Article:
Tag Archives: Fast Food Restaurants

The definition of Chutzpah…

…or stupidity, I can’t decide which.

Taco Bell set up shop in Mexico

The fast-food chain, which in 2006 achieved the No. 6 ranking among the top 100 U.S. chain restaurants by promoting its menu to Americans as authentic Mexico, is doing an about-face south of the border.

In its first store in Monterrey, which opened last month, Taco Bell is advertising itself as quintessentially “American,” with a menu that offers french fries and soft-serve ice cream.

And the Americanized taco – the crunchy, meat-filled corn shell sold in San Diego and other U.S. cities as a Taco Bell taco – has been renamed a “tacostada” in Mexico. It’s a made-up word that is a play on tostada, which for Mexicans is a hard, fried disk of cornmeal always served flat, with toppings.

Oh there is so much irony to enjoy in this article, but the “tacostada” is the clear winner.

And who knew that they marketed themselves here in the U.S. as authentic? With Mexican immigration reaching areas as far away as Maine and Seattle, does anyone really believe that Taco Bell is authentic? Or is Yum brands that delusional?

New York City proposing limiting Fast Food Restaurants

From the AP story –

Councilman Joel Rivera, health committee chairman, said at a hearing Wednesday he was exploring the idea of using zoning laws to prevent fast food joints from taking over city streets.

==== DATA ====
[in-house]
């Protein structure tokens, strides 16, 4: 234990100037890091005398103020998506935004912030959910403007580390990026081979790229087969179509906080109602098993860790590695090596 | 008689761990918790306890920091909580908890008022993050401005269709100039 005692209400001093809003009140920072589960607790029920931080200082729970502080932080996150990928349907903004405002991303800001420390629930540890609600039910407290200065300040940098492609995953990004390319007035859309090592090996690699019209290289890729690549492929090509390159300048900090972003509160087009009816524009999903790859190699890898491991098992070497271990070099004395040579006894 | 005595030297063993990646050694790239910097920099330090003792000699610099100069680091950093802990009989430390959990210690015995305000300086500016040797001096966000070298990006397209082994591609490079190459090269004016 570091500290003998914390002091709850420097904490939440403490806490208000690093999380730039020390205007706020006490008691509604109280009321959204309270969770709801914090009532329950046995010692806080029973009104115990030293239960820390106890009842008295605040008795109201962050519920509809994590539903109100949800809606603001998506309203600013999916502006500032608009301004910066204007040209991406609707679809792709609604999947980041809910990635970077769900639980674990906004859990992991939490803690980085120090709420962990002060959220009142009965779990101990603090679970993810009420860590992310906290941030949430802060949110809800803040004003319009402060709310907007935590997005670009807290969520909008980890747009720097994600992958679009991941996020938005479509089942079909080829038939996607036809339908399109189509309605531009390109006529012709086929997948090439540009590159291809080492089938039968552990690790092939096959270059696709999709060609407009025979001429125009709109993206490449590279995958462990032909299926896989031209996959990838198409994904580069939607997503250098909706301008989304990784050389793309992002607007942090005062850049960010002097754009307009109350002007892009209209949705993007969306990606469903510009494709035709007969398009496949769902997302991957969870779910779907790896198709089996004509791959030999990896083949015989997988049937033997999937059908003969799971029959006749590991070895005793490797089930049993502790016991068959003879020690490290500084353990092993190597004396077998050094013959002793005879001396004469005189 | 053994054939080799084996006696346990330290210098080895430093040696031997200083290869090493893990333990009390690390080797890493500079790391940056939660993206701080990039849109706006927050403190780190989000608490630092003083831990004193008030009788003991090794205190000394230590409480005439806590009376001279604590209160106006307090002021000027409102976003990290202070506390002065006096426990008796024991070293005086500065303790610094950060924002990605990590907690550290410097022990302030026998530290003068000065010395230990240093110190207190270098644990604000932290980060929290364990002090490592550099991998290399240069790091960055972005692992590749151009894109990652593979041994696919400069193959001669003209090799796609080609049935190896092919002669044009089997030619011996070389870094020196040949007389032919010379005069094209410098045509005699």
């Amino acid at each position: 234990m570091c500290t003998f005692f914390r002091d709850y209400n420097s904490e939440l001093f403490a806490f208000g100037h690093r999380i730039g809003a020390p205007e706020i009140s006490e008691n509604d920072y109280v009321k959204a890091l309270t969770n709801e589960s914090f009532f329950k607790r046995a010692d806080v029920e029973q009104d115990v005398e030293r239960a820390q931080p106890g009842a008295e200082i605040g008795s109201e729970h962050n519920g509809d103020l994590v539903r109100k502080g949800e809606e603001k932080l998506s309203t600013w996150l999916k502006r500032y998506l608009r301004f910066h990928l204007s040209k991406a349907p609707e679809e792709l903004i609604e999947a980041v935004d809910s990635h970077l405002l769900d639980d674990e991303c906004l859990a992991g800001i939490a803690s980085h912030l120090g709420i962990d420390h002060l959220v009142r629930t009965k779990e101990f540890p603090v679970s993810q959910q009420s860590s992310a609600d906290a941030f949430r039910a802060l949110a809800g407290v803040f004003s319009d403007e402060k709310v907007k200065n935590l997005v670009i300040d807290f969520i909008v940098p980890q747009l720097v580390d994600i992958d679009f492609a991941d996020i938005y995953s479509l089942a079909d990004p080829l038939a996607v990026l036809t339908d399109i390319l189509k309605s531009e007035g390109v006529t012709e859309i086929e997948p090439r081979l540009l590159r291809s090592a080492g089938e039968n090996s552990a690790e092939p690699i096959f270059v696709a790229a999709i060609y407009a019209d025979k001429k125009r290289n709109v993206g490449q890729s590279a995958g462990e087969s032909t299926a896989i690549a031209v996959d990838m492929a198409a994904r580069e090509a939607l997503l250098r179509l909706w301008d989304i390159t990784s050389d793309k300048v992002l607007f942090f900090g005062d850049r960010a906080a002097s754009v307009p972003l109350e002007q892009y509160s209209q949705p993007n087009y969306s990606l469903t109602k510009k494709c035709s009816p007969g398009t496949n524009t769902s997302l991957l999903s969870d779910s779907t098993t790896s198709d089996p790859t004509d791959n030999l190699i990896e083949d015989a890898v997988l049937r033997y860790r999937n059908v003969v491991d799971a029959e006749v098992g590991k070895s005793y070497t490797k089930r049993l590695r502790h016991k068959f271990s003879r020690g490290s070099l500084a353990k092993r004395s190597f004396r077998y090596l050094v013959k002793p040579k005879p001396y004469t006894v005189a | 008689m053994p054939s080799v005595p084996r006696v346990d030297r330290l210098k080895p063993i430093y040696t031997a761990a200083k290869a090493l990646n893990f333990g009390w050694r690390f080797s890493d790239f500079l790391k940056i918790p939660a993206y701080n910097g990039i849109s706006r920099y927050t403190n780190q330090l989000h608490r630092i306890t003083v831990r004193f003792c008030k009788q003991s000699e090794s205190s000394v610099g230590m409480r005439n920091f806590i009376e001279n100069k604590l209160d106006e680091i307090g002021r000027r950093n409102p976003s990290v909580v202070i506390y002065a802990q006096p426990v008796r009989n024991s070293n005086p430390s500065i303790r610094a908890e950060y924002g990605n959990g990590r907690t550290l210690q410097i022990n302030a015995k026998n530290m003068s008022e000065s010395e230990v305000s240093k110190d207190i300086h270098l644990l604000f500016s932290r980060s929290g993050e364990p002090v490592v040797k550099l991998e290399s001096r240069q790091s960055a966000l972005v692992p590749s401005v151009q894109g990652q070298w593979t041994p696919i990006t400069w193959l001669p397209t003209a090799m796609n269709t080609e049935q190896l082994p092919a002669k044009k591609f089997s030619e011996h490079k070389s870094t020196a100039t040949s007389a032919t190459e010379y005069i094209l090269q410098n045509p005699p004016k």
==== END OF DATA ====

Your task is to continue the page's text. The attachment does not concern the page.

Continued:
As we start to focus more and more on obesity and similar issues, we’re bound to see more items like these, where the government (and some people) will want to legislate obesity away in some manner or another.

The problem with these solutions is that they generally want to seperate fast food restaurants from other eating establishments, even though many of these non-fast food restaurants have similar culpabilities as their fast food brethern. Yes, eating at fast food restaurants on a regular basis is bad. But is it any worse than having a bacon cheeseburger and fries at TGIFridays, or a Chimichanga at Don Pablo’s on a regular basis?

Councilman Rivera’s proposal is unlikely to go anywhere fast. As the article notes “Mitchell Moss, professor of urban policy and planning at New York University, said it’s unlikely any zoning resolution could dictate that level of detail. The zoning code for eating and drinking establishments does not distinguish types of food.”

Technorati Tags: Fast Food, Obesity, Food,

McDonald’s upswing

These are the kind of stories I love, essentially because they prove that I can be right from time to time. Who doesn’t like feeling validated from time to time?

At any rate, McDonald’s has been rebounding from the market decline that the company took a year or two ago. The reason?

It’s not the sudden prevalence of healthy options on their menu. In fact, it’s the opposite. From the New York Times article: